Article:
Friday, May 02, 2008

Day 10 –Yangshuo

Boat on River Li
Our boat to Yangshuo had around 60 people, including some
US high school pupils on an exchange. Locals on bamboo rafts, five log bamboo poles bent at the foot by heat, hover the boatman hooks himself onto the boat where they sell vegetables for lunch and souvenirs to tourists. It looks quite dangerous.

The scenery is beautiful because it is so strange. The landscape breaks all the rules of natural appearance and contour. Rock cones and pinnacles rise straight up from a flat floor unnaturally thin with rounded tops. The limestone fractures with rain and great blocks shear off the sides creating these surreal shapes. There are literally thousands of them and as the river cuts through them, ever more dramatic cliff are to be seen, created by river erosion.

Yangshuo is a hotpotch of shops restaurants and bars, part hippy-trail, part market, part local. You can buy LOTS of counterfeit stuff here, CDs, DVDs, clothes etc. I indulged by buying Sgt Pepper, 40 Licks and the latest Radiohead album at £1.50 each, along with a couple of rucksacks, at a tenner each, for the boys.

Minnie Mao’s Cafe
At a couple of time’s at the excellent Minnie Mao’s, the best Chinese food we had on the whole journey. The free pool and internet also provided some welcome light relief. Mao has become a figure, not of fun, but of irony. He’s on tourist tee-shirts and Mao china figures, little red books, posters and watches whose face shows him waving away time ca be bought anywhere. In Beijing there’s a whole floor in the market of serious collector quality Mao material. I only saw Chinese people buying, so there must be interest in him, either historic or ironic.

Rural China
We took a trip out of town and visited a tradition farmhouse. This was a bit of a shock. The main room had some primitive wooden furniture, a picture of Mao on the wall and a wooden ancestor shrine. The woman who lived here was 55 going on 70 and when I shook her hand on leaving it was as hard as a claw from fieldwork. The place was primitive with a bare concrete floor a bare light bulb hanging down on the end of its wire, and was a dispiriting a home as you could imagine. The kitchen couldn’t have been more basic with wooden fire under simple pots and a tiny stool for the cook to squat on. Snakes in the fields are seen as a good thing as they keep down the rats. Below this landscape are vast etworks of natural caves with may species of blind fish.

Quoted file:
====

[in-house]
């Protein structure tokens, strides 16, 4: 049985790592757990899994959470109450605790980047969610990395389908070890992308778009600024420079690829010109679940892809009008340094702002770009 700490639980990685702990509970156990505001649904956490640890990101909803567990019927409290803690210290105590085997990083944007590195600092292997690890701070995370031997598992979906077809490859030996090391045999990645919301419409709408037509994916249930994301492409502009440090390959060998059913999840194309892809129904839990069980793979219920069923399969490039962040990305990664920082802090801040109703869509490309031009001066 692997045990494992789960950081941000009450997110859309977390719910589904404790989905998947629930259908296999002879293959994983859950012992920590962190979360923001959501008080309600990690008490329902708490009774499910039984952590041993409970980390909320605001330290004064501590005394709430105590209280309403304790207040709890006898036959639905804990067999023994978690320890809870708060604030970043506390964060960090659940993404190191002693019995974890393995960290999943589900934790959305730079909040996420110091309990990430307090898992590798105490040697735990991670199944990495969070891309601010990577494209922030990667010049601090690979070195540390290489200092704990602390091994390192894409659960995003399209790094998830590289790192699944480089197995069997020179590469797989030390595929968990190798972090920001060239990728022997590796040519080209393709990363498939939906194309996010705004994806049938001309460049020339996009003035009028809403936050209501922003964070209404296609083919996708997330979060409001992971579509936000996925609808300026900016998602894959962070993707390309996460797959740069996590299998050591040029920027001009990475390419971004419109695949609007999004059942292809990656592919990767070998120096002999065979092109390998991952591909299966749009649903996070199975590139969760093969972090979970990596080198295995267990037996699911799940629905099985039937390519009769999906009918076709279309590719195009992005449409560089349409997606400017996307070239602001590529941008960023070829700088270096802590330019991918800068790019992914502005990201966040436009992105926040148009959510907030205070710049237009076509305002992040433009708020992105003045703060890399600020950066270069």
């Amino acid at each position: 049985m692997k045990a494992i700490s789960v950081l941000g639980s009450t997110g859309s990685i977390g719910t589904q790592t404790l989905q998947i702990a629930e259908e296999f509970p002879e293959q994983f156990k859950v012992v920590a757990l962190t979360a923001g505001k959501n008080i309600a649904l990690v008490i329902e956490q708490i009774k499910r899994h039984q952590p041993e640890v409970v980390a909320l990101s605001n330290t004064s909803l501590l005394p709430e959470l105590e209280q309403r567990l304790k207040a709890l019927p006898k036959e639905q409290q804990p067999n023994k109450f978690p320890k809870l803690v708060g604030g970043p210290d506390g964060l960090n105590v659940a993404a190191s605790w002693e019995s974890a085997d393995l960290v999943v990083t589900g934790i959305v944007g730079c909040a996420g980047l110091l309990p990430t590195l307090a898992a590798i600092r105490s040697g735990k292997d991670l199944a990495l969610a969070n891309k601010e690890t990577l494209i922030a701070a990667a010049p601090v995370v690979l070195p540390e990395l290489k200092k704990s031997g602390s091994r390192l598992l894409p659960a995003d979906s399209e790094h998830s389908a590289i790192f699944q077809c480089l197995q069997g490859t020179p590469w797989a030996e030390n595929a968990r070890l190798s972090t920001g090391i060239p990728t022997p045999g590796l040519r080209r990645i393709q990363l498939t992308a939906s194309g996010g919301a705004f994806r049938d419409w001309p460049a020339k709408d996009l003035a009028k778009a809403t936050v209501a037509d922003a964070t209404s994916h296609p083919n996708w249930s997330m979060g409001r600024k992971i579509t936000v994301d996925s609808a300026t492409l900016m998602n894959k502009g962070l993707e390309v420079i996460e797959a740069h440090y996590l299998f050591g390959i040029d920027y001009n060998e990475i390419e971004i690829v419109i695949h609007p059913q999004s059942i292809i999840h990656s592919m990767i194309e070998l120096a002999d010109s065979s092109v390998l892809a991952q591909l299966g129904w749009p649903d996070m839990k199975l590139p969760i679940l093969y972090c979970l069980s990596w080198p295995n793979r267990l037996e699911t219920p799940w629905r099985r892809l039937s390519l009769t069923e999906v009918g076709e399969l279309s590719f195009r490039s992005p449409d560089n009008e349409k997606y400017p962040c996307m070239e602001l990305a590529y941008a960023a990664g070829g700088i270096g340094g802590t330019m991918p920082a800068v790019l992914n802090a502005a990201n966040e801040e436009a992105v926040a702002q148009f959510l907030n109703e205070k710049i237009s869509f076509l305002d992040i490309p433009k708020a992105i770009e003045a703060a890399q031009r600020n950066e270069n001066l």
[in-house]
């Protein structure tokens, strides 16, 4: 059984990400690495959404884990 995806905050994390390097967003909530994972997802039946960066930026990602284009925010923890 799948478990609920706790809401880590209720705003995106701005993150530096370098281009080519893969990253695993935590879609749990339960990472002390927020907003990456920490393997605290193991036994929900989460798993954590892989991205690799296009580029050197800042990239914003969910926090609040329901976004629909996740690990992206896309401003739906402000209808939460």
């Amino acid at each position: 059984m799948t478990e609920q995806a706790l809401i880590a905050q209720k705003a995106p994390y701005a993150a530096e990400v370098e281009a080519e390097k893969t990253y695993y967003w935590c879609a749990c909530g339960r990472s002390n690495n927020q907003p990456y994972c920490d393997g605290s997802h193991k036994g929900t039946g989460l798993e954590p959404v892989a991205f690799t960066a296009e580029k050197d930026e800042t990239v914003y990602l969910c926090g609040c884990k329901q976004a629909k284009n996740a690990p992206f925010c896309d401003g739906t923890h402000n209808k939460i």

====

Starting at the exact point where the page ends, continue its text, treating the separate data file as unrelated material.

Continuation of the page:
Sound and light shows induce in me a sense of dread but the Yangshuo ‘show’ is far removed from the normally awful tourist spectacle. Designed by XXXX, China’s most famous film director, it cleverly uses the landscape as its stage, the kart peaks as a backdrop, the lake as centre stage, the lad as side stages and the River Li as a surprise addition. The story is a rather dull tale but it is enough to sit back, watch and listen.

Most of the action took place on the lake with 100 boats and boatmen swarming from left and right and producing a genuine gasp of wonderment when the lifted red cloth screens from beneath the water to create ripples of cloth across the entire lake. Hundreds of flaming torches covered the banks of the lake, Water buffalo, farmers, fishermen littered the landscape while the strange Guilin Karst Mountains were lit in white or muted colours. At one point hundreds of individually lit singers strolled across the lake like diamante skeletons.

The songs were beautiful. The first, sung by a soloist in a sampan, drifting slowly across the lake in the moonlight. Others by what the Chinese call ‘minority groups’ (anything that is not truly Chinese is referred to in the rather alien language of ‘foreigners’ or ‘minorities’). This minority group were a major hit with songs that ping-ponged between the men and women in a series of questions and replies. These mass choirs were, at times a little over-choreographed, even North Korean, but the sound was wonderful.

Culture and chat
One curious cultural difference was the way the almost wholly Chinese audiences chat and answer mobiles during the whole performance, and even stand up in front of you before the performance is finished. The audience was awash with mobile phones being held aloft to video/photograph the action, blinding those in the row behind. The act of recording it was clearly, to many, more important than enjoying the real performance. I’m told that cinemas are similarly plagued with people who cheerfully answer and chat into their phones during the entire movie. This also happens in India, then again Bollywood is nothing more than second rate musicals, there’s nothing much to hold one’s concentration. The habit is also creeping into UK cinemas where popcorn munching, coke slurping and paper rustling can completely destroy one’s enjoyment of a film. The whole point of cinema is suspension of disbelief. Why go if eating is your aim? I could cheerfully, and silently of course, pop a line of chicken wire round their necks and pull to keep them quiet.


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